Ok if you like photography the chances are you have plenty of friends who share your passion, and one of the most common questions that comes up in such company is “what camera equipment do you pack when you go shooting?”. The answer to that question very much depends on the type of photographer you are, and there really is no one definitive answer. If you look at any catalogue from one of the major camera manufacturers you’ll see more lenses there than you’re ever going to really need, and then you might want to consider other equipment such as strobes! In this blog I’m going to open up my camera bag and let you all peer inside, and I’m going to divide my photography style into “travel” and “creative”.
The travel photography camera bag.
A lot of photographers will say that having the holy trinity of lens is the best setup for travel photography, that means the 16-35, 28-70, and the 70-200 lenses all at f2.8. With this setup you’ll cover all your focal length needs, have a very nice aperture to go with it, and you’ll be using beta blockers for your back pains. The holy trinity of lens is great if you have a car, and carry your camera bag using a trolley. If you’re a travel photographer who walks around cities all day, and climbs up to see sulphur mines you’ll quickly find this setup heavy and as a result impractical. If you’re a genuine travel photographer then weight will be a genuine issue for you, you might take one of those f2.8’s in the bag but I mean only 1. An alternative is to give a little away in aperture and use the lens series that has f4 as it’s largest aperture, and there are an excellent series of lens that also cover your focal lengths. How about aperture though? If you’re really that interested in aperture then I’d suggest you get a prime lens, that has a big aperture. As travel photography often involves some street shots I’d suggest using a 50mm, though 85mm or 120mm are also good options. Ok so enough with the reasoning’s behind what other photographers might have in their bag, this is what I use.
- Canon 5DmkII – You need to have a camera body of course, I shoot full frame but that doesn’t mean everyone has to. If you shoot with a crop sensor remember to adjust the lens you buy to reflect the focal length change, 35mm on a crop is usually the equivalent of 50mm on a full frame body. Why shoot full frame? In low light it performs better, the depth of field is finer, and both of these are useful when shooting during the evening for travel photography.
- Canon 17-40 f4 L series – This is a wide angle lens, and for me this does the majority of the photography I do on any trip. It’s great for landscape and cityscape work, where the wide angle allows you to tell the whole story. It’s also a nice lens to use in street markets to tell the wider scene, and at 40mm you could also do some portrait work with it. In short this covers the focal length a kit lens might, but if you like wide angles the focal length should be plenty wide enough for you.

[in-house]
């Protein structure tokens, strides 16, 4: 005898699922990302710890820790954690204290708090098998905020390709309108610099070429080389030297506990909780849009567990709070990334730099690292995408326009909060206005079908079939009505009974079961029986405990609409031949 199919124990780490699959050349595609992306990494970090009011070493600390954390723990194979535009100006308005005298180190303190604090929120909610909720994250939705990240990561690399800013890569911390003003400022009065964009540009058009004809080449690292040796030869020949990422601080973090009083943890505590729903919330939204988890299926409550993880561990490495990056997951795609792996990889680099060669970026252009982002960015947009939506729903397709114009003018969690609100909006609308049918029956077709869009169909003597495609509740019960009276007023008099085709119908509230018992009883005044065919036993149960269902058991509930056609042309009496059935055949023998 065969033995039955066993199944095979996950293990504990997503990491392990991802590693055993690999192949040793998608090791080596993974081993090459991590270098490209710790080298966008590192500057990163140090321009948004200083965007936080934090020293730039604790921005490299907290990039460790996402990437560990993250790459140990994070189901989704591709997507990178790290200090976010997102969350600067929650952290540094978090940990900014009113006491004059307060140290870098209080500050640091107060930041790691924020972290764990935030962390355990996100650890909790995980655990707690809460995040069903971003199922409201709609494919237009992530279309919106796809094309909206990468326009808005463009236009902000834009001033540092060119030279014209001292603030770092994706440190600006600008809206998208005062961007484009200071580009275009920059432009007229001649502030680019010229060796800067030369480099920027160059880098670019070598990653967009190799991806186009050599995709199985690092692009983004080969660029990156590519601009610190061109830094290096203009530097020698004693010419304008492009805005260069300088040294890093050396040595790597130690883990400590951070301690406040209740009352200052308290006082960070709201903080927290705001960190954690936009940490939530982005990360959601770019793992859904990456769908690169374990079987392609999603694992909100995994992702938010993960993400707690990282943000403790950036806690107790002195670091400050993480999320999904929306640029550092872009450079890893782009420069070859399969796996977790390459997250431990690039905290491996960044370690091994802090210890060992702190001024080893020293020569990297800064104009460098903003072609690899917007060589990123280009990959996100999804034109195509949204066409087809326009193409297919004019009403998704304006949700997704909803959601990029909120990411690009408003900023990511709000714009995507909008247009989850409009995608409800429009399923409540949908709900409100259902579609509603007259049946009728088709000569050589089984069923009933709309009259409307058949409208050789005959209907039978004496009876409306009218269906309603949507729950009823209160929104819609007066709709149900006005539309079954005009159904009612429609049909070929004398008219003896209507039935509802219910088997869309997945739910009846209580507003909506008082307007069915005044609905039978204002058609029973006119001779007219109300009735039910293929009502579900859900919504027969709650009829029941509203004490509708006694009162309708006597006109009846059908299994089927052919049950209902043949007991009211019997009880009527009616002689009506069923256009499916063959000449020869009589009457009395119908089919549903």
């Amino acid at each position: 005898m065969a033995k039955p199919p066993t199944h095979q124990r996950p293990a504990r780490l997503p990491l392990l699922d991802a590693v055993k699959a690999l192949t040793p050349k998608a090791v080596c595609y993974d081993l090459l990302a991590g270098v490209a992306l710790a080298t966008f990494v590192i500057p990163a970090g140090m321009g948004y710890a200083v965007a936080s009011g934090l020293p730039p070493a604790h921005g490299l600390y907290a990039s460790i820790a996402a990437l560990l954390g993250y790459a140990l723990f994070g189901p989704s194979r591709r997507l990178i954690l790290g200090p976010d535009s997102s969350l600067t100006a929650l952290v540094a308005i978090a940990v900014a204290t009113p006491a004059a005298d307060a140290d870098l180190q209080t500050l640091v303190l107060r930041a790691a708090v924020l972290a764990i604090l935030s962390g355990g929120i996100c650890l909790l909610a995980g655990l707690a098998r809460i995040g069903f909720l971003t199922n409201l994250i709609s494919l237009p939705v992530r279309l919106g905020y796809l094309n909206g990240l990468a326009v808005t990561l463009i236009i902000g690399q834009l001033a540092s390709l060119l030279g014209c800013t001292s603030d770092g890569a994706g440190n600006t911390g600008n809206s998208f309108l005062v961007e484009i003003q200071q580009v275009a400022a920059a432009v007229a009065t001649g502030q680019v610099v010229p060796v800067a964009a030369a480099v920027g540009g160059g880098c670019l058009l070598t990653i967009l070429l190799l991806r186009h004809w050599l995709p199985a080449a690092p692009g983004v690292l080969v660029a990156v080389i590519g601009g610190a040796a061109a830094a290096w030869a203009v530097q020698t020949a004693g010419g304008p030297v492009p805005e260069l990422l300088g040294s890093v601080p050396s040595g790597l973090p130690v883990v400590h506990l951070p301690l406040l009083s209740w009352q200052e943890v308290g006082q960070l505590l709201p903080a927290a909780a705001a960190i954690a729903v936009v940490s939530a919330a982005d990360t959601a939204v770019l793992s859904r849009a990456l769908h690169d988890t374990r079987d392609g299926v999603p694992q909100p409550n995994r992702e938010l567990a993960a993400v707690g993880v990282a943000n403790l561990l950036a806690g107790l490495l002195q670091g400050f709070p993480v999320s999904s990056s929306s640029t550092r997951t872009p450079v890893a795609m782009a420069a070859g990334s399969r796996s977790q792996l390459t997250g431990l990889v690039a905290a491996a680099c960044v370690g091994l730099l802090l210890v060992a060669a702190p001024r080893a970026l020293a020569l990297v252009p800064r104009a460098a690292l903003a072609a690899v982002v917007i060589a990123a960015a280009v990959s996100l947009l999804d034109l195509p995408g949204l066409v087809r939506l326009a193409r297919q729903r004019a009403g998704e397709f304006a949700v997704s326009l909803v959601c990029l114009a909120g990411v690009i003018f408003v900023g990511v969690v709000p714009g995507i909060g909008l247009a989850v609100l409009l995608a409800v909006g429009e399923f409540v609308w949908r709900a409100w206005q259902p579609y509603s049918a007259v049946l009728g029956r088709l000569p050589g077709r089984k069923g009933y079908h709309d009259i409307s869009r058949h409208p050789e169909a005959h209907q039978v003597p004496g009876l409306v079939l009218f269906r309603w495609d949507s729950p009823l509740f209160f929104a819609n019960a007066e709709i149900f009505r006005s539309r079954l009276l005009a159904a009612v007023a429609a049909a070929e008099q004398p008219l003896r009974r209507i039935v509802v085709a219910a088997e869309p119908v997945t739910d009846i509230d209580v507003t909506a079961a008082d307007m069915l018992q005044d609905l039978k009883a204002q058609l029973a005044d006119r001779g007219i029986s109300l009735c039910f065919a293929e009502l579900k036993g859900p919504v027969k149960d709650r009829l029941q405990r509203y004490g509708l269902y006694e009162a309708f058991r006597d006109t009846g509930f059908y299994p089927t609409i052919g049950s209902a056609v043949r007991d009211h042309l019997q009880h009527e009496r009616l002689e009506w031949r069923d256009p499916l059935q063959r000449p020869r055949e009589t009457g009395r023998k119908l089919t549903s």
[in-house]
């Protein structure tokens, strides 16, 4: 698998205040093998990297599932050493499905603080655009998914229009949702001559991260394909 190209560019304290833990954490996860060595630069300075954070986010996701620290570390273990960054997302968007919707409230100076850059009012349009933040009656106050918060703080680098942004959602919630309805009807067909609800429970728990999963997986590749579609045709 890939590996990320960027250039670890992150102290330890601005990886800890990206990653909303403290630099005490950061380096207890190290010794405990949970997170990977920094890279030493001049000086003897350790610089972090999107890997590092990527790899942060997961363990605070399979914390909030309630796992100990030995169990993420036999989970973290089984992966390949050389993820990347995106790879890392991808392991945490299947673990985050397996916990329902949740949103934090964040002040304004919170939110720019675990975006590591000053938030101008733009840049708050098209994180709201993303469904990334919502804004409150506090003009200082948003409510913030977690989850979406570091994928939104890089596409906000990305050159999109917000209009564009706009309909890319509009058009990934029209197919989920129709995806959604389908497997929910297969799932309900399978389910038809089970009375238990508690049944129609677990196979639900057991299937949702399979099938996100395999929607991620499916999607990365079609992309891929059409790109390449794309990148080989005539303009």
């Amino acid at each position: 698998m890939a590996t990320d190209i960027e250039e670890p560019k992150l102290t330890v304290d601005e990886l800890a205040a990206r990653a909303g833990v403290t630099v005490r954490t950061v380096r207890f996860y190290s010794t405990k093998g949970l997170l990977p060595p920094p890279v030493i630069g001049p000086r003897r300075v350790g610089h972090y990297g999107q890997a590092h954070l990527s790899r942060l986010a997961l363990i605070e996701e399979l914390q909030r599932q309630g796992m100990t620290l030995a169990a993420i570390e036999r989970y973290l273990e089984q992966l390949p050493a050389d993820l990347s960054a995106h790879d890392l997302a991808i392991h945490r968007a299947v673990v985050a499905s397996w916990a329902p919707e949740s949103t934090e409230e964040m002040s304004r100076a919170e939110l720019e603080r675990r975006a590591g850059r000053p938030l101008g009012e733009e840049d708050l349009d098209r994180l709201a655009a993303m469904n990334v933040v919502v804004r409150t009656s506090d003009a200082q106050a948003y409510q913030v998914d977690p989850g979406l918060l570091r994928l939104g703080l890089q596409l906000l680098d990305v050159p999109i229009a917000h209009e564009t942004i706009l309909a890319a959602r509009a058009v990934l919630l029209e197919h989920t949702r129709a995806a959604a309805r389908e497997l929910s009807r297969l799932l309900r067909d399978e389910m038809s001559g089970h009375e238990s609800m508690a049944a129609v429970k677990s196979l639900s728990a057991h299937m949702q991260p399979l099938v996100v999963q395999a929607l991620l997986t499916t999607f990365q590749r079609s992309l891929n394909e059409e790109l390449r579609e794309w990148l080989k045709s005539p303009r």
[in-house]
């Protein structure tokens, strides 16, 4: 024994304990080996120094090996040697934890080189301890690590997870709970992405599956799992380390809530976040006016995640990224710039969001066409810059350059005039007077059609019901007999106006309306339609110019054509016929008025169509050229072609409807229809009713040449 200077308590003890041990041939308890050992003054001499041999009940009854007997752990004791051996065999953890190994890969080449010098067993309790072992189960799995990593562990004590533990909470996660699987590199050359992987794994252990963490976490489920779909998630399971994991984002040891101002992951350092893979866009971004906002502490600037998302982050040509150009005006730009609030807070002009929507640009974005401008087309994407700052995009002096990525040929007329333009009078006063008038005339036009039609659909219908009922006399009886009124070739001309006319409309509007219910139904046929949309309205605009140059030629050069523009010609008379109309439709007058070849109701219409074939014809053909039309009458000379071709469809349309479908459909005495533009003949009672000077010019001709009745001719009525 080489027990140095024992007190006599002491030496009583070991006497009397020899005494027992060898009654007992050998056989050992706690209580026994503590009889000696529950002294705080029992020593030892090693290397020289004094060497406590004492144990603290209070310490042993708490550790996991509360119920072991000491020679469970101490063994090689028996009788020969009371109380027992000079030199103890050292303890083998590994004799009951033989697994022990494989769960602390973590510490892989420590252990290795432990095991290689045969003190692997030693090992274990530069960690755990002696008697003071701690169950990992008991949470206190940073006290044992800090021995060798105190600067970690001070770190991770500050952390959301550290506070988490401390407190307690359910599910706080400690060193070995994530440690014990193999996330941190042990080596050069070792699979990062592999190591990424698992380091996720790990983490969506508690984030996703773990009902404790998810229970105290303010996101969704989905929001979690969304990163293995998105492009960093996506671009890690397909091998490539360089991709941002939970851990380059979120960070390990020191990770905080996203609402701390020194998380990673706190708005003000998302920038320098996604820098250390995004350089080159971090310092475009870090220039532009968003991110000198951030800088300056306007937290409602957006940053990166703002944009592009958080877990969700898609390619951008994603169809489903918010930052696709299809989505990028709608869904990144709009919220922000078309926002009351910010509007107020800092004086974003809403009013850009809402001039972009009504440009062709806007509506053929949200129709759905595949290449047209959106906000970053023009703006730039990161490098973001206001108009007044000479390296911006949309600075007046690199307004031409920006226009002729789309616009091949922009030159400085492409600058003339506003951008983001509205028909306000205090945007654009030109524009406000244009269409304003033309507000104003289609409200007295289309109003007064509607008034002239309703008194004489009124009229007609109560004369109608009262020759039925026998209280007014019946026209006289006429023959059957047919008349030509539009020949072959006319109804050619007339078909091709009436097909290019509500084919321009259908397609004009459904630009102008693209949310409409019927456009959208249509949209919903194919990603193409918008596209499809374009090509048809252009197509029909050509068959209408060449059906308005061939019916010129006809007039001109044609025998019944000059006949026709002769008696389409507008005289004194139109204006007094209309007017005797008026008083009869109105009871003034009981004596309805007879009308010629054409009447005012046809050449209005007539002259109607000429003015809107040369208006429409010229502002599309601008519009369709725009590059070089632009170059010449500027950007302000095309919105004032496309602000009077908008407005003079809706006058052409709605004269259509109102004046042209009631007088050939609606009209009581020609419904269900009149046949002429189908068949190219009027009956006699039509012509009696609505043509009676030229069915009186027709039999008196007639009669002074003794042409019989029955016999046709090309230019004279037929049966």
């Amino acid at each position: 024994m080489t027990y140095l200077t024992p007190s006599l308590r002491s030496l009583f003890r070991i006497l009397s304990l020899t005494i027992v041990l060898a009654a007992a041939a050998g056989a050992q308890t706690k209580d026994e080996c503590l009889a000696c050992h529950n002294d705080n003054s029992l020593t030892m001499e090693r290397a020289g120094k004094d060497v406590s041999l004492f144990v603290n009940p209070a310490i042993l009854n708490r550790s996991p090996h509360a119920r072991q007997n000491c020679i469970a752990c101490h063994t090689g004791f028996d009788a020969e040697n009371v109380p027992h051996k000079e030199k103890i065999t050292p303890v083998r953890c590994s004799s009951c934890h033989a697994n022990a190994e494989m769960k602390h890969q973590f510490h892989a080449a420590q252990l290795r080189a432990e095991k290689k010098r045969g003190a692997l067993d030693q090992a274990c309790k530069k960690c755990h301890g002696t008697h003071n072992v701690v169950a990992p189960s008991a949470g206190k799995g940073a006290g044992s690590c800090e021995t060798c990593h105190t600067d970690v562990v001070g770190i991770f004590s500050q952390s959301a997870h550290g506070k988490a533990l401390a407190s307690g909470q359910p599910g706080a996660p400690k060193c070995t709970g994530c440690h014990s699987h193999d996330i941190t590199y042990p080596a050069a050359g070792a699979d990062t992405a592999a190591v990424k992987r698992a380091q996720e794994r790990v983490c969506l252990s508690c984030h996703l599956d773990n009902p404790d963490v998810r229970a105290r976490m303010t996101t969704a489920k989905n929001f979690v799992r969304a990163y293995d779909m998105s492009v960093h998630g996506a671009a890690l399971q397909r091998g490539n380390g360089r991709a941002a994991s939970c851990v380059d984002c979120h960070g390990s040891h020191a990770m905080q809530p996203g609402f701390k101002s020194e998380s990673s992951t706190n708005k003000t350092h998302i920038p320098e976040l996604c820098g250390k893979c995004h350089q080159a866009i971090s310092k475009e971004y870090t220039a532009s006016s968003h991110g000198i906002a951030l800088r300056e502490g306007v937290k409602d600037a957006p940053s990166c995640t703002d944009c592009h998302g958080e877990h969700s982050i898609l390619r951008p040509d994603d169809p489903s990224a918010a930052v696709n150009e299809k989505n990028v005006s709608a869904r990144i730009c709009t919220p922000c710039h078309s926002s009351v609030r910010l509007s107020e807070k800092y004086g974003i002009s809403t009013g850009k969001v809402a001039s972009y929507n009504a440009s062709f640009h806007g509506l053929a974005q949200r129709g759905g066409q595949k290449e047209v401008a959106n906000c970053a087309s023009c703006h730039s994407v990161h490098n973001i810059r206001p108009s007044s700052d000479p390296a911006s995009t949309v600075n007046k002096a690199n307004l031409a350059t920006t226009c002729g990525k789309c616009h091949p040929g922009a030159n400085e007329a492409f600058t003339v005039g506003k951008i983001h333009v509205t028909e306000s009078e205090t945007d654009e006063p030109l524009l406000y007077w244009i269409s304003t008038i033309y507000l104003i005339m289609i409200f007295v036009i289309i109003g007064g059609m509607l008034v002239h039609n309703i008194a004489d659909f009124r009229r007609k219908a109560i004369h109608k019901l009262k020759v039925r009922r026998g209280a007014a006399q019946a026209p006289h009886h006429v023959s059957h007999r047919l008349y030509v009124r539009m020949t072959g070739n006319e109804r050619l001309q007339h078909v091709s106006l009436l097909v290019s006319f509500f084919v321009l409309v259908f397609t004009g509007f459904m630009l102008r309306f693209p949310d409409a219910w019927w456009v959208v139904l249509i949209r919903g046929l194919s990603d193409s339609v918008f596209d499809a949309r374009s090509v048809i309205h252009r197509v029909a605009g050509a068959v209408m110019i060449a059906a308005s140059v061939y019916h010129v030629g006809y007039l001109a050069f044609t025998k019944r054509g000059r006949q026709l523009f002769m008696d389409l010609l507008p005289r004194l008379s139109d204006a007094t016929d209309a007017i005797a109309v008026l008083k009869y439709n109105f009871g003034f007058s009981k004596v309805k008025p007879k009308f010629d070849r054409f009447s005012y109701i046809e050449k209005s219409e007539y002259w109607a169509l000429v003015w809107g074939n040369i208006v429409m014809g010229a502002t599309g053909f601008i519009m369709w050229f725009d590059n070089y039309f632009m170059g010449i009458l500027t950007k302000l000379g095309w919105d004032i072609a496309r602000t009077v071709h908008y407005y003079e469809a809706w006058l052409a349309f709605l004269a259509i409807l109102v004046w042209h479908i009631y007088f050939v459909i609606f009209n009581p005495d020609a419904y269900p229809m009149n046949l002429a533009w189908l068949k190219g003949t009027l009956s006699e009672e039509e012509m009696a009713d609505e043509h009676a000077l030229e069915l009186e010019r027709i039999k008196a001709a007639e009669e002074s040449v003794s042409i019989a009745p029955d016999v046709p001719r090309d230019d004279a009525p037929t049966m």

- Canon 50mm f1.2 L series – Yes I admit f1.2 is an indulgence, and f1.8 would give me a cheaper lighter lens to use for street photographer. That f1.2 is a heavy lens, so why carry it then? Well first of all I’m a bokeh whore, all bow down a pay homage to the god of bokeh! When it comes to shooting night time festivals such as yeeping or the lotus lantern festival though you’re going to be mighty thankful for f1.2 on a full frame camera. When it comes to street and portrait photography the separation that fine depth of field gives you can also work wonders for your photo as well. Photography as they say is the art of subtraction, and at f1.2 you can blur out that busier background so much easier.
- Canon 70-300mm f4.5/5.6 – One day I’d like to replace this with the 70-200mm f4, that said having slightly more reach at 300mm has been very handy at times. This lens comes in handy for some photos, but depending on the type of photos I’m taking it might stay in the locker for the day. There are times in landscape photography where compressing the scene using a long focal length gives those layered mountains in the distance much more impact, or if you’re photographing from the side of a stage and want to zoom in closer then this lens is ideal.
- Tripod – There are days when carrying around a tripod makes no sense, if you’re shooting during the daytime and your subject is street life/a festival there is almost no need for it. Any landscape work, especially long exposure though and the tripod is a must. As a travel photographer I often carry it though as my day might start off in the markets, and finish up on a roof top taking a cityscape… and I might not have time to make it back to my accommodation before blue hour hits!
- Filters – There are a lot of filters to choose from, they’re small though so I won’t list them individually by numbers. The filters I always have are a CPL filter, and UV filters for each lens. I’d also have some graduated ND filters for any landscape work I do, and an ND1000 to allow me to take long exposure photos during the day.
- Lighting – Once again lighting is a catch all for the equipment I bring for any portrait/food photography I might do while covering a destination. The lighting equipment I have is a strobe, radio trigger, radio receiver and a rogue flashbender that works as a softbox.
- Extra’s – Yes extra camera batteries and memory cards, these are small and there’s no excuse for running out. Battery chargers, blowers, and external shutter release cables are also good ideas as well.
So I generally have 3 lens in the bag, a camera body, a tripod, a strobe, and then various other smaller bits of equipment. It’s also worth considering carrying an extra camera body, it doesn’t have to go in your day bag when walking around the city but having it there as backup is a great idea.
Next week – discover what goes in my bag for more creative photography!
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